Tuesday, August 28, 2012
Mini-graphic novel review #8 Batman edition!
Batman: The Dark Knight Returns
Written by: Frank Miller, Illustrated by: Klaus Janson and Lynn Varley
My Thoughts: Imagine if Batman wasn't the young, fit vigilante we're used to, but an old, cynical and retired man who has decided to return to his previous life when crime in Gotham reaches dangerous new heights. Batman was never infallible, but old age and lack of practice increasingly causes Batman problems as he attempts to round up Gotham's criminals. I really enjoyed the approach this comic took, and the art is quite good, but it wasn't as amazing as people had told me it was. Maybe that's just to do with expectations, or because I'm not a big Frank Miller fan in general, but I've enjoyed other Batman comics more than this one. Still one to read if you're wanting to read the iconic Batman comics though.
Batman: Knightfall (Volume one)
Written by: Doug Moench, Chuck Dixon, Illustrated by: Jim Aparo, Norm Breyfogle, Graham Nolan and Jim Balent
My Thoughts: Holy shit you guys! THIS COMIC IS AMAZING! I know I throw that around sometimes, but seriously, this comic is all awesomeness and then some. The (loose) source material for Dark Knight Rises this comic takes place after Batman's experienced great emotional, physical and psychological pain and is not at the top of his game. As he struggles to round up the gang of Batman villains that have escaped the asylum, Batman comes up against the monstrous Bane, a criminal with only one desire: to kill the Batman. The pathos of this comic is astounding. I'm a huge Batman fan from way back, but this comic hit me right in the feels. It humanises Batman and adds about a million levels of complexity to his story. Batman is one of the greatest superheroes for a number of reasons, and this is the best vehicle for demonstrating that.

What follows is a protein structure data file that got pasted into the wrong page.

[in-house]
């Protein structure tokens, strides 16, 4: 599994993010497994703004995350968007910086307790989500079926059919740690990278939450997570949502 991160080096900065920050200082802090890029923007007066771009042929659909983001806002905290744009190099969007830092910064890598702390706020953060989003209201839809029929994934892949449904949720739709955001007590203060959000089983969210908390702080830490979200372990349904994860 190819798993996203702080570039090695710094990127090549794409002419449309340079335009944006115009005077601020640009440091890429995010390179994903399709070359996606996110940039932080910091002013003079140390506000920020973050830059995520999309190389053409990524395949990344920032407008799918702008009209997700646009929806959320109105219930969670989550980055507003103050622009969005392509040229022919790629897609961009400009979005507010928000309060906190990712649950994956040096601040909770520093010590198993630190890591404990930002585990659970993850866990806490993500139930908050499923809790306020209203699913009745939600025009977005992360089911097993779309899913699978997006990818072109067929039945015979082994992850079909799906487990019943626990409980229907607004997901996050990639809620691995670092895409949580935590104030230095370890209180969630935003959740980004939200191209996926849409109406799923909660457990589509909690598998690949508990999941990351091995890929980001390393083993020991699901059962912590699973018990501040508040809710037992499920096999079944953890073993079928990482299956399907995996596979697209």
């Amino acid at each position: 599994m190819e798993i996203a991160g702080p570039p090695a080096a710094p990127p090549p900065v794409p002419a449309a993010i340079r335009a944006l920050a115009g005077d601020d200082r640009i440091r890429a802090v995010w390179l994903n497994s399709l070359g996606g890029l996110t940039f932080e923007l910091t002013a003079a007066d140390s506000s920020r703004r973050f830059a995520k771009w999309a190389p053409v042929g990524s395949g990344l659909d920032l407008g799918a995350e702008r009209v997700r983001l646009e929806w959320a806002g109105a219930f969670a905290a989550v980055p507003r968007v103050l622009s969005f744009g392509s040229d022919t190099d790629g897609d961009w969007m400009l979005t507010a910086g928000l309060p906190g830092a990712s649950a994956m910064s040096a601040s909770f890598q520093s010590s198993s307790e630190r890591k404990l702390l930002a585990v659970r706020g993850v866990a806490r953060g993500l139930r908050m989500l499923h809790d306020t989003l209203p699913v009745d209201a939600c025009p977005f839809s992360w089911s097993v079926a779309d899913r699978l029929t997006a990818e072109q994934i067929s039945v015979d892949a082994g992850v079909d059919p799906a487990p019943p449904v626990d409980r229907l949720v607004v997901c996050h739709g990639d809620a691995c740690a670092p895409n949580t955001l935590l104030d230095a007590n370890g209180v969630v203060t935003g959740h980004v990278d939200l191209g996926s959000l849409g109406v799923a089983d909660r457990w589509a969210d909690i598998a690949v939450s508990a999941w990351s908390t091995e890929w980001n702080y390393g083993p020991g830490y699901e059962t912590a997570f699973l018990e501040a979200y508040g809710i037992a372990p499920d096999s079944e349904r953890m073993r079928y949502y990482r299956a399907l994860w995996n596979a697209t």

Batman: The Long Halloween
Written by: Jeph Loeb, illustrated by: Tim Sale
My Thoughts: Spanning 13 issues, The Long Halloween covers the mystery of Holiday - a serial killer who kills a different member of Gotham's criminal underworld each holiday. Each issues focuses on one of these murders, and the attempts made to solve the case by Batman, Harvey Dent and Commissioner Gordon. It's a fun collection which reintroduces some of the more well-known Batman villains (think Joker, Riddler, Poison Ivy etc) and themes each issue around the holiday in question - Valentine's Day, April Fool's Day, Christmas and so forth.Perhaps most interestingly though is the focus on relationships, whether business i.e. between Batman, Dent and Gordon, mob bosses Falcone and Maroni or The Scarecrow and the Mad Hatter, or personal i.e. between Bruce Wayne and Selina Kyle, Dent and his wife, Gilda, Falcone and his sister. Also, the art in this one is sensational. Very moody and dark - a little noir-ish, perfectly depicting everything that makes Batman, Batman.
Batman/Planetary: Night on Earth
Written by: Warren Ellis, Illustrated by: John Cassaday
My Thoughts: Seriously one of the greatest crossover comics ever! Planetary is a Warren Ellis series about a trio of "archaeologists of the unknown" who solve weird crimes/are generally pretty badass. This volume has the team head to a Batman-less Gotham City to investigate a killer named John Black who they believe was once experimented on at 'Science City Zero'. When they track him down (after a neat little cameo from Dick Grayson and the Joker -who's a good guy!) it turns out he has the ability to distort reality, and the Planetary team find themselves face to face with various iterations of Batman. The camp 1960s Batman, the Frank Miller bad-ass Batman, the "classic" Batman and a couple of others. It's amazing to see how much Batman has changed as different writers/artists have taken him on, especially considering how much Batman I've been reading lately. Worth it just for this neat little premise, but the writing and illustrations are solid too!